*Homework **2**: Introduction to Auctions *CSCI 1440/2440*2022**-**02**-**03*

Due Date: Tuesday, February 8, 2021. 11:59 PM.

We encourage you to work in groups of size two. Each group need only submit one solution. Your submission must be typeset using LATEX. Please submit via Gradescope with you and your partner’s Banner ID’s and which course you are taking.

For 1000-level credit, you need only solve the first four problems. For 2000-level credit, you should solve the first four problems and the last. The *All-Pay Auction *problem is just for fun.

*1*

*Bayesian Prisoners’ Dilemma*

*Mr. Burns: Remember, your job depends on your successful completion of Nuclear Physics **101**. Oh, and one more thing... Mr. Burns: You must find the Jade Monkey before the next full moon. Smithers: Actually, sir, we found the Jade Monkey. It was in your glove compartment. Mr. Burns: And the road maps, and ice scraper? Smithers: They were in there, too, sir. Mr. Burns: Excellent! It’s all falling into place... -The Simpsons, Season **5**, Episode **3**: Homer Goes to College*

Alice and Bob devise a plan to steal the jade monkey before the next full moon. They realize that it’s in a glove compartment, and decide to use a 3d-printed key to break in. However, Alice forgets to bring the key, so the pair gets caught and put into jail.

Alice and Bob are jailed in different cells, and cannot communicate with one another. The prosecutor tells each of the two that they can either: 1. stay silent, or 2. rat out the other.

We say that Alice and Bob cooperate (C) if they choose to stay silent. We say that Alice and Bob defect (D) if they choose to betray the other. The setup so far is identical to that of the standard Prisoners’ Dilemma, whose payoff matrix is shown in Figure 1, where Alice is the row player, and Bob is the column player.

C D

C 2,2 0,3

D 3,0 1,1

Figure 1: The payoff matrix for the Prisoners’ Dilemma.

But, there’s a new wrinkle. Alice and Bob are not just thieves; they are also students of moral philosophy. Alice, in particular, is *fair *and makes decisions using John Rawls’s maximin criterion. That is, when she makes decisions whose outcomes affect multiple people, she evaluates each outcome based on the well-being of the person who would be worst off. Thus, in this situation, her utility for each outcome is the smaller of her and Bob’s payoffs. Figure 2 shows Alice’s *true *utility for each outcome.

C D

C 2 0

D 0 1

Figure 2: The Rawlsian, and hence Alice’s, utilities for each outcome.

Alice is unsure about whether Bob is also fair in the Rawlsian sense. She believes he is fair with probability *p*, in which case he will play based on the fair payoff matrix, but unfair with probability 1 − *p*, in which case he will play based on the standard Prisoners’ Dilemma payoff matrix. The probability *p *is common knowledge, which means that Bob knows that Alice knows *p*, Alice knows that Bob knows that Alice knows *p*, and so on. The two possible payoff matrices of the game are depicted below, in Figure 3.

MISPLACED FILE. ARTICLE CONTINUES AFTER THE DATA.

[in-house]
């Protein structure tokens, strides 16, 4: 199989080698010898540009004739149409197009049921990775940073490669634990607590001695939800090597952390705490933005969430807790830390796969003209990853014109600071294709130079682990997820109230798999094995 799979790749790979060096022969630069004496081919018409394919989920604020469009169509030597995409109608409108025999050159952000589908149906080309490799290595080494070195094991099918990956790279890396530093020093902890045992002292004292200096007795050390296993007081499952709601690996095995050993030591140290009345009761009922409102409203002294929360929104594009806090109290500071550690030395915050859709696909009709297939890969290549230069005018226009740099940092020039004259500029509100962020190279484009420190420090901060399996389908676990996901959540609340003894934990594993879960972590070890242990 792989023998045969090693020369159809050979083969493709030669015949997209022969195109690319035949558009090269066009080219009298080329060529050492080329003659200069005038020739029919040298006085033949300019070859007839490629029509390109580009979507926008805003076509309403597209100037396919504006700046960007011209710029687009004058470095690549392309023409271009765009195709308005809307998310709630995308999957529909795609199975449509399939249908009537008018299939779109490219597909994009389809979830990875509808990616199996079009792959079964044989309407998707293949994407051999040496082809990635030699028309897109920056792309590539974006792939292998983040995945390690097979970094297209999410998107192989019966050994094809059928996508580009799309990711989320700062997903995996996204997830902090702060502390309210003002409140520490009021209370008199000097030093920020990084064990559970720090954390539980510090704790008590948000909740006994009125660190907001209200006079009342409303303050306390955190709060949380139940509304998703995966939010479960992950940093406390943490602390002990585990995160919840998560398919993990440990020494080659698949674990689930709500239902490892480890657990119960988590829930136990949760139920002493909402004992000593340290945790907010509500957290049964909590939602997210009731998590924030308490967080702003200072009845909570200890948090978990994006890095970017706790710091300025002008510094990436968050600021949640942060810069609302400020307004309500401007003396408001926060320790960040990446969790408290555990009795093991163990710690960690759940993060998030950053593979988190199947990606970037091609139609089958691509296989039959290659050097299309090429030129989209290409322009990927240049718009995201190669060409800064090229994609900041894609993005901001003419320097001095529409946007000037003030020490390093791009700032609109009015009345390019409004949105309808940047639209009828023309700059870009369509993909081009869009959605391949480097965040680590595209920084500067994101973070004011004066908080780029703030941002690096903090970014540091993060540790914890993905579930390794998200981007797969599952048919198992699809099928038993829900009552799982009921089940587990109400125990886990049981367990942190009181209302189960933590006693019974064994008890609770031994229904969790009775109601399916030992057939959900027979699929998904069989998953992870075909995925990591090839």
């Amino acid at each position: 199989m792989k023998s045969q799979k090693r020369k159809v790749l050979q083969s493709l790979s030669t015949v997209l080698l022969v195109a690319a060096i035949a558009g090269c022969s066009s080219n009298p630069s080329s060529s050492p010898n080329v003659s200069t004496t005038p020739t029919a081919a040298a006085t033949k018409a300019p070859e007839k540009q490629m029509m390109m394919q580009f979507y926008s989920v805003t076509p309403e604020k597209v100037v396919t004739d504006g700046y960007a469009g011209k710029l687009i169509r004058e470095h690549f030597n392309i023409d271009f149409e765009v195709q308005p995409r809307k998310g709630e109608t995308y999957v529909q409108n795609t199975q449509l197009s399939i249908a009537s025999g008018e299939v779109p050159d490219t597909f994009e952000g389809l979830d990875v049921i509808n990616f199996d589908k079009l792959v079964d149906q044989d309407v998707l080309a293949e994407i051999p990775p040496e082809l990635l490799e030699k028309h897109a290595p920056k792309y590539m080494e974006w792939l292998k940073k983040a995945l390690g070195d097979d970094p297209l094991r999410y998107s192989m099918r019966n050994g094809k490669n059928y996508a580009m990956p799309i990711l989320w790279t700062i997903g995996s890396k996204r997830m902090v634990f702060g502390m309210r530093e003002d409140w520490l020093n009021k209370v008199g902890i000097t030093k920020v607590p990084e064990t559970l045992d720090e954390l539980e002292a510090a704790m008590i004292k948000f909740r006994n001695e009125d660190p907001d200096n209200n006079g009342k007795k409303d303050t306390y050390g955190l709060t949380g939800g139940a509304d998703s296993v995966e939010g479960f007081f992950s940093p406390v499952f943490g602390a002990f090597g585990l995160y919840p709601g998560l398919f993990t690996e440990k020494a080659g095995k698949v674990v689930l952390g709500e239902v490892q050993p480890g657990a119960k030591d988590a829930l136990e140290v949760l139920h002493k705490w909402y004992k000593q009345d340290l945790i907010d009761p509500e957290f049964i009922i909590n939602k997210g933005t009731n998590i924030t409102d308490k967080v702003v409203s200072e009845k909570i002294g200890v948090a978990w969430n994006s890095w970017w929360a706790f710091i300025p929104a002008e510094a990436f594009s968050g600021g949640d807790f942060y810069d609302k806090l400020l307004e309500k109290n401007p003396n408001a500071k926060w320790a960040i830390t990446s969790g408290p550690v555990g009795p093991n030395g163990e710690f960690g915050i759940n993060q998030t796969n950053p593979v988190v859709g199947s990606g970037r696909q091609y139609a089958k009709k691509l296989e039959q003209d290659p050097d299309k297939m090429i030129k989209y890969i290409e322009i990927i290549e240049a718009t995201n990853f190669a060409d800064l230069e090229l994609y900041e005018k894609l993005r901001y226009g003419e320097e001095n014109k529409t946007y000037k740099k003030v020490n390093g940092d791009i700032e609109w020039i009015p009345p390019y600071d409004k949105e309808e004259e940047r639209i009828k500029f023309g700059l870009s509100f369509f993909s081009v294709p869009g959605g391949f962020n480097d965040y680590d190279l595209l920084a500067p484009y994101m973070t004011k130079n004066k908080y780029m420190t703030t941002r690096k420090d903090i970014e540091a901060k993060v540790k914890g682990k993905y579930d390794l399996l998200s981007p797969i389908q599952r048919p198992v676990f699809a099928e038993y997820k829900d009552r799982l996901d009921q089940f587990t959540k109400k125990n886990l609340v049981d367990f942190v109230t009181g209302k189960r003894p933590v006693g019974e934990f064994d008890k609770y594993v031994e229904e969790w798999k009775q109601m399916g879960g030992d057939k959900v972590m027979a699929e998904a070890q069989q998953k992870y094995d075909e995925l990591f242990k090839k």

C D C D

C 2,2 0,0 C 2,2 0,3

D 0,0 1,1 D 0,0 1,1

Figure 3: LHS: Bob, like Alice, is Rawlsian; probability *p*. RHS: Bob is not Rawlsian, so his payoffs are those of the standard Prisoners’ Dilemma; probability 1 − *p*.

1. Assume *p *< 1/3. What is the only Bayes-Nash equilibrium in this game? *Hint: *Start by reasoning about what Bob does if he is not Rawlsian.

2. Now, assume *p *=1/3. Give a pure-strategy Bayes-Nash equilibrium that is different from the one that you found in part 1. 1

3. Now, assume *p *> 1/3. Find a *mixed-strategy *Bayes-Nash equilibrium. Prove that your solution is an equilibrium.

4. Compare your solutions to parts 1 and 3 above. Which Bayes-Nash equilibrium is preferable for Alice and Rawlsian Bob?

*2 **Collusion and Dishonesty in the Second-Price Auction*

In class, we argued that in the second-price auction, no individual bidder has an incentive to deviate from bidding truthfully (i.e., re- porting their value), regardless of the other bidders’ behaviors. But the story is not quite so simple if bidders can *collude*, meaning submit bids in coordinated fashion.

Consider a second-price auction in which all but a subset *S *of the bidders bid truthfully. The members of *S *attempt to collude to in- crease their collective utility. State necessary and sufficient conditions on the values of the bidders in *S *relative to the others such that they can (strictly) increase their collective utility via non-truthful bidding. Argue for the correctness of your conditions.